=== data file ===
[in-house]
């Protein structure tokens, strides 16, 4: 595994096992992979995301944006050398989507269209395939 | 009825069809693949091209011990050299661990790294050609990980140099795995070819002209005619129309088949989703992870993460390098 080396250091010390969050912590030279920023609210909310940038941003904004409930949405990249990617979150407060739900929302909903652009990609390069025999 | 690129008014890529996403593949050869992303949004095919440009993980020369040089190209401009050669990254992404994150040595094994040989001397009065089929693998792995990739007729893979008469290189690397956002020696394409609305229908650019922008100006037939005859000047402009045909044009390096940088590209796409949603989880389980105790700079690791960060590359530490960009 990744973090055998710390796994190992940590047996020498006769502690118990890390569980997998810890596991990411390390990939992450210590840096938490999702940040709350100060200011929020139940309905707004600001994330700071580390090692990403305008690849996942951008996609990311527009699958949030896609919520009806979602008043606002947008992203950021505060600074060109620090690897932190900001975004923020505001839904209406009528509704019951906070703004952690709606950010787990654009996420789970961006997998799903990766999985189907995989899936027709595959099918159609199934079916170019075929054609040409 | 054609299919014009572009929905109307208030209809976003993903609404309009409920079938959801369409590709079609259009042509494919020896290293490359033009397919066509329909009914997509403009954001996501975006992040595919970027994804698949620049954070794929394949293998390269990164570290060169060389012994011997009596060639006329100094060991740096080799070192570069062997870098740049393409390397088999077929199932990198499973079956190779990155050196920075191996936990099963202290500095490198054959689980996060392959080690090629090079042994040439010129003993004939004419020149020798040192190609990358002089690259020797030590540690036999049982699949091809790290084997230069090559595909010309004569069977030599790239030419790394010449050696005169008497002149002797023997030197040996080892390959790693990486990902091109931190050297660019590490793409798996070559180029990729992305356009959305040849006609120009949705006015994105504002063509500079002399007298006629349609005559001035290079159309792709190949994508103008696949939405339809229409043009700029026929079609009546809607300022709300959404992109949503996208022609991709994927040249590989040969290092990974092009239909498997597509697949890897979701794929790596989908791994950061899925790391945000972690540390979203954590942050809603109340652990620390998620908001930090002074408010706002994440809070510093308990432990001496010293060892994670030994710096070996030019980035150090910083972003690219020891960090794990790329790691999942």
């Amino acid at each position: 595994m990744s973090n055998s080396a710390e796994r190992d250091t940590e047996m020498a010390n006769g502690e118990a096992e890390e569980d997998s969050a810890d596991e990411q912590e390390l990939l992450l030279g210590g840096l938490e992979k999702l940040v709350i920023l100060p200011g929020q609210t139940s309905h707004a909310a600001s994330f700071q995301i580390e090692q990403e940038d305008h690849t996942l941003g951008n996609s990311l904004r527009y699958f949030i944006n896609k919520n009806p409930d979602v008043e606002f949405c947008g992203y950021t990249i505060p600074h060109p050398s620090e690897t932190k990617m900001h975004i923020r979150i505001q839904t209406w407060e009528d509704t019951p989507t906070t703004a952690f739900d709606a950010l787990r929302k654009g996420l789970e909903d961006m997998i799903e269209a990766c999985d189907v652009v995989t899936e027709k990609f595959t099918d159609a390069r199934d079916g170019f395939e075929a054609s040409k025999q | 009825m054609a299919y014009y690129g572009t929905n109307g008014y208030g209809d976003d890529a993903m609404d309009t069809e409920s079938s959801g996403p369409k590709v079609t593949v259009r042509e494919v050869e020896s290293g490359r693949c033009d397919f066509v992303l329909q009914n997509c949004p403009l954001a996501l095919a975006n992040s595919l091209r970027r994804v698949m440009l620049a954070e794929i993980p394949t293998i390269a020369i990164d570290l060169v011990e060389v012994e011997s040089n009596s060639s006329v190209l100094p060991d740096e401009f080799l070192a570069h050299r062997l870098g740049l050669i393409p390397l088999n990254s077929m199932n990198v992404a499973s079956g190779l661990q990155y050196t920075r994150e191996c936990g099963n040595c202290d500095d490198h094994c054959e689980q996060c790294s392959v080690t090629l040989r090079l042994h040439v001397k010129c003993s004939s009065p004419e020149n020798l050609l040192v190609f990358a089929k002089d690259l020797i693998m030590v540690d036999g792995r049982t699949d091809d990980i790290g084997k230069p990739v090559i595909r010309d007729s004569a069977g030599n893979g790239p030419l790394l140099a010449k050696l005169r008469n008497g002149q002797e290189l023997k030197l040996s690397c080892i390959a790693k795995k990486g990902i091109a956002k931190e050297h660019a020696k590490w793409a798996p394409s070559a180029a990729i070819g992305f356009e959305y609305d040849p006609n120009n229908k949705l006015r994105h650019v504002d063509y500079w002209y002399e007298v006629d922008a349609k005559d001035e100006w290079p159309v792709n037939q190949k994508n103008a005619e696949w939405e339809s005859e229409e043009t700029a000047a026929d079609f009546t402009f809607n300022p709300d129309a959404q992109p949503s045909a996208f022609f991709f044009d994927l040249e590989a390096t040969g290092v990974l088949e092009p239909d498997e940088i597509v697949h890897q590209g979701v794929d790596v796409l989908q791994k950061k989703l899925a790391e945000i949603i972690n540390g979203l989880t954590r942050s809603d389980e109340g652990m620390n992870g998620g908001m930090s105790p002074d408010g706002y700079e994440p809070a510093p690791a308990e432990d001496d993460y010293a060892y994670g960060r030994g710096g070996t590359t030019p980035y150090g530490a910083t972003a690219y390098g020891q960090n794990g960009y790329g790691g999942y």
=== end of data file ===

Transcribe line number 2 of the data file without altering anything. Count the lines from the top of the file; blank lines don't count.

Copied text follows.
């Protein structure tokens, strides 16, 4: 595994096992992979995301944006050398989507269209395939 | 009825069809693949091209011990050299661990790294050609990980140099795995070819002209005619129309088949989703992870993460390098 080396250091010390969050912590030279920023609210909310940038941003904004409930949405990249990617979150407060739900929302909903652009990609390069025999 | 690129008014890529996403593949050869992303949004095919440009993980020369040089190209401009050669990254992404994150040595094994040989001397009065089929693998792995990739007729893979008469290189690397956002020696394409609305229908650019922008100006037939005859000047402009045909044009390096940088590209796409949603989880389980105790700079690791960060590359530490960009 990744973090055998710390796994190992940590047996020498006769502690118990890390569980997998810890596991990411390390990939992450210590840096938490999702940040709350100060200011929020139940309905707004600001994330700071580390090692990403305008690849996942951008996609990311527009699958949030896609919520009806979602008043606002947008992203950021505060600074060109620090690897932190900001975004923020505001839904209406009528509704019951906070703004952690709606950010787990654009996420789970961006997998799903990766999985189907995989899936027709595959099918159609199934079916170019075929054609040409 | 054609299919014009572009929905109307208030209809976003993903609404309009409920079938959801369409590709079609259009042509494919020896290293490359033009397919066509329909009914997509403009954001996501975006992040595919970027994804698949620049954070794929394949293998390269990164570290060169060389012994011997009596060639006329100094060991740096080799070192570069062997870098740049393409390397088999077929199932990198499973079956190779990155050196920075191996936990099963202290500095490198054959689980996060392959080690090629090079042994040439010129003993004939004419020149020798040192190609990358002089690259020797030590540690036999049982699949091809790290084997230069090559595909010309004569069977030599790239030419790394010449050696005169008497002149002797023997030197040996080892390959790693990486990902091109931190050297660019590490793409798996070559180029990729992305356009959305040849006609120009949705006015994105504002063509500079002399007298006629349609005559001035290079159309792709190949994508103008696949939405339809229409043009700029026929079609009546809607300022709300959404992109949503996208022609991709994927040249590989040969290092990974092009239909498997597509697949890897979701794929790596989908791994950061899925790391945000972690540390979203954590942050809603109340652990620390998620908001930090002074408010706002994440809070510093308990432990001496010293060892994670030994710096070996030019980035150090910083972003690219020891960090794990790329790691999942």